Fertilizer is an option to improve growth. Most importantly, you will have to watch for diseases and pests and immediately deal with them when you find them.


The soil should never be soggy as the  F. altissima hates being in this condition. Keep the soil moist between waterings and never become completely dry. It’s acceptable if the top few inches dry out as long as the lower level soil does not. Too much water can harm the delicate root system of these plants. 

It’s also a great idea to use a pot with drainage holes so that any excess water will not be trapped in the soil and issues like root rot will be avoided. When it’s time to water, you’ll want to add water just until it starts to run out of the drainage holes and no more. 

Avoid overwatering and consider placing your plant on a pebble tray to ensure it gets the humidity it needs without too much water.


While in nature, the  F. altissima thrives in full sun, when planted inside, it will need to be acclimated to reduced light intensity. Too much direct light indoors can be detrimental for this plant. However, if you cannot provide bright indirect light, you will need to arrange for artificial lighting.

Consider an east-facing window that will allow for a good bit of morning light as well as bright light throughout the rest of the day but not direct sunlight after the late morning. 

You can also place your  F. altissima near a south-facing window but the light must be filtered by a curtain. This will protect the leaves of the plant from burning or getting unsightly brown spots that will not fade. It can also give it the light it needs for new growth.

Temperature and Humidity

Your Ficus altissima will enjoy a temperature of 68℉ to 85℉ during the daytime. The humidity needs to be at least 25%. Any cold and drafty temperature ranging from 40℉ to 50℉ will stunt the growth of your plant. Avoid drafts and ensure high humidity at all times, as you would for the standard houseplant.

That being said, you’ll want to keep your plant away from air conditioner vents, heaters, and fireplaces to prevent freezing and scorching of its leaves. If you have trouble keeping the humidity level up in your home, you can opt to run a humidifier near your plant. This is great for producing the humid environment your plant needs.


When grown indoors, a Ficus altissima will require little to no fertilization. This is because indoor plants grow slower and require less food. When you do need to fertilize, any 20-20-20 organic fertilizer or organic matter will work to maintain growth. A slow-release fertilizer is best.

For outdoor growth, regular fertilizing is typically only needed for potted  F. altissima or those grown in sands. Too much nitrogen will cause the encouragement of rank growth at the expense of fruit growth. Any fruit that does grow will often develop improperly.

Typically you’ll need to fertilize the plant if its branches grew less than a foot in the last year. It will require a total application of ½ to 1 pound of nitrogen that is broken up over three to four applications that begin in late winter or early spring and end in July. 

Pest and diseases

Several major diseases and pests will affect your  F. altissima. You will need to periodically inspect your plant for signs of these problems and insects to make sure that you catch them quickly to prevent serious damage to the health of your plant.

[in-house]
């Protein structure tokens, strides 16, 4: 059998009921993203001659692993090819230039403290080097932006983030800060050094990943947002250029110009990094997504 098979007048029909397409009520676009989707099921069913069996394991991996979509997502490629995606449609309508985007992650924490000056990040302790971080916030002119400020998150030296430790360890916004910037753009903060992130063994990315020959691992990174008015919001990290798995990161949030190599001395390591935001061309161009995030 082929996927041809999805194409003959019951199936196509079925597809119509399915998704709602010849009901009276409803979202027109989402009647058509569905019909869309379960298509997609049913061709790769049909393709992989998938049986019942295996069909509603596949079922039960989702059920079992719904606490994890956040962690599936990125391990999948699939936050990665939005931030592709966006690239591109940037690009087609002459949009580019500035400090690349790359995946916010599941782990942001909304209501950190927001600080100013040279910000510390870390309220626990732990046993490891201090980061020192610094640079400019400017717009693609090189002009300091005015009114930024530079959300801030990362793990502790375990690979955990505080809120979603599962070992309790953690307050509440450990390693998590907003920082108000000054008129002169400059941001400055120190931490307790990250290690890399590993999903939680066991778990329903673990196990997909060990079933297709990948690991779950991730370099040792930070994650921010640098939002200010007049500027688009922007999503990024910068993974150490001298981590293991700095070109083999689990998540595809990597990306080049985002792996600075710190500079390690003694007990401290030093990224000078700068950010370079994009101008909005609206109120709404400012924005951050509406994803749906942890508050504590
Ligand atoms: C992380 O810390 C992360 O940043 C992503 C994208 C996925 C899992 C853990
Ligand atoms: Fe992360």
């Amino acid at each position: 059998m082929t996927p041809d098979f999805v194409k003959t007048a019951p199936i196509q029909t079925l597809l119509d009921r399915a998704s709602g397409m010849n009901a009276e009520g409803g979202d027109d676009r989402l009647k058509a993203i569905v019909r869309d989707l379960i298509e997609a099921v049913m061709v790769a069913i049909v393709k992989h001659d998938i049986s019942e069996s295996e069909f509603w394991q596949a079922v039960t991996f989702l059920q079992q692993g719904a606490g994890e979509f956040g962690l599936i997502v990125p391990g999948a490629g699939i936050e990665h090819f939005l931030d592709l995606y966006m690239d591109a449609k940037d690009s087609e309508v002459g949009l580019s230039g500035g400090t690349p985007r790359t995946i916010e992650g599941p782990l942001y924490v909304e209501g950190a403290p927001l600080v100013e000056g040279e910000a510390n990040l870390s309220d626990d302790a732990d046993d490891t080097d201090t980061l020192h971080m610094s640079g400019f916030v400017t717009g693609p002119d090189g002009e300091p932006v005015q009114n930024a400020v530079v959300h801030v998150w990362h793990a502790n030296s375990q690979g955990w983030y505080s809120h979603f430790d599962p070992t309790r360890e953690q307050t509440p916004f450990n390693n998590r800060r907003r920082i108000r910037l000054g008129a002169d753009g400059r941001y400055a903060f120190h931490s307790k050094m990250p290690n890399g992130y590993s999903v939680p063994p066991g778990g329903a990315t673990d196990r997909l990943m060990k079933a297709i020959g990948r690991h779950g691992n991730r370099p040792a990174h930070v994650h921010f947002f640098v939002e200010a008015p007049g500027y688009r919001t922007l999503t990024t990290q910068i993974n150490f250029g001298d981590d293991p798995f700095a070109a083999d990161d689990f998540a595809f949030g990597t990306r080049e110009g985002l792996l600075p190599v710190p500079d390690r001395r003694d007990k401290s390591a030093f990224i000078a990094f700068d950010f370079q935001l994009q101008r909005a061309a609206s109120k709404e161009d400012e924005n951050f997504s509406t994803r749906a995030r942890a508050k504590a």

Crown Gall

This disease is easily recognized by the formation of galls resembling tumors on the surface of or internally within stems. It starts as swelling and then turns into an irregular shape that turns black or brown due to the death of the plant cells on its surface.

Pseudomonas Leaf Spot

This version of leaf spot forms angular lesions that are randomly spaced on the leaves and water-soaked. 

Xanthomonas Leaf Spot

The first sign of infection is small, angular lesions that are water-soaked on the leaves. These become bright yellow, eventually turning brown. When the infection is severe, leaf drop will occur.


This disease causes the formation of necrotic spots on the surface of the leaves. When it’s humid, brown masses of spores form concentric rings inside the spots. The necrotic spots eventually turn dark brown, potentially causing the leaves to fall off.

Myrothecium Leaf Spot

With this disease, circular, dime-sized brown lesions form on the leaves. Within the lesions, concentric rings of dark-black spore-containing structures form. These structures contain thousands of spores.

Rhizoctonia Root Rot

Young, tender stems become waterlogged and can no longer support the weight of the plant with this disease. This is typically referred to as damping off.

Southern Blight

With this disease, mycelia grow on the surface of the plant and the soil, eventually forming small, circular, brown sclerotia, which are seedlike structures that help the fungus survive unfavorable conditions. Sclerotia are impenetrable when it comes to fungicides.


Mealybugs look like white cottony growth on your plants but they’re little bugs that are sucking the sap out of the leaves of your  F. altissima. They can even stunt the growth of your plant if left unchecked.


Aphids also suck the sap out of your plant and in large numbers can do quite a bit of damage. They can reproduce quickly so you’ll want to deal with these soft-bodied bugs as soon as you see them.

Scale Bugs

Scale bugs feed on your  F. altissima much like mealybugs and aphids; however, many also excrete sticky honeydew which supports the growth of sooty mold. These bugs can be disastrous for your plant if you do not find them fast enough. Spider mites are also common pests of the plant and can be eliminated in the same way.

Common Varieties and Cultivars

The most common cultivar of the Ficus altissima is the yellow gem. Instead of having just the traditional glossy green leaves, it features a yellow edge around its leaves. This is the most popular version of this plant and the one you will most likely find online or in a store.

Similar ficus trees related to F. altissima include Ficus elastica and Ficus audrey.


The  F. altissima  is a plant that is very easy to maintain and offers simple beauty to brighten your home. While it can be grown outdoors, it is more commonly kept as an indoor plant due to its astronomical size in nature. 

If you are looking for an easy starter plant, this is it. While it is prone to many diseases and several pests, as long as you find them early enough, you won’t have a problem maintaining the health of your plant.

*image by jukree/depositphotos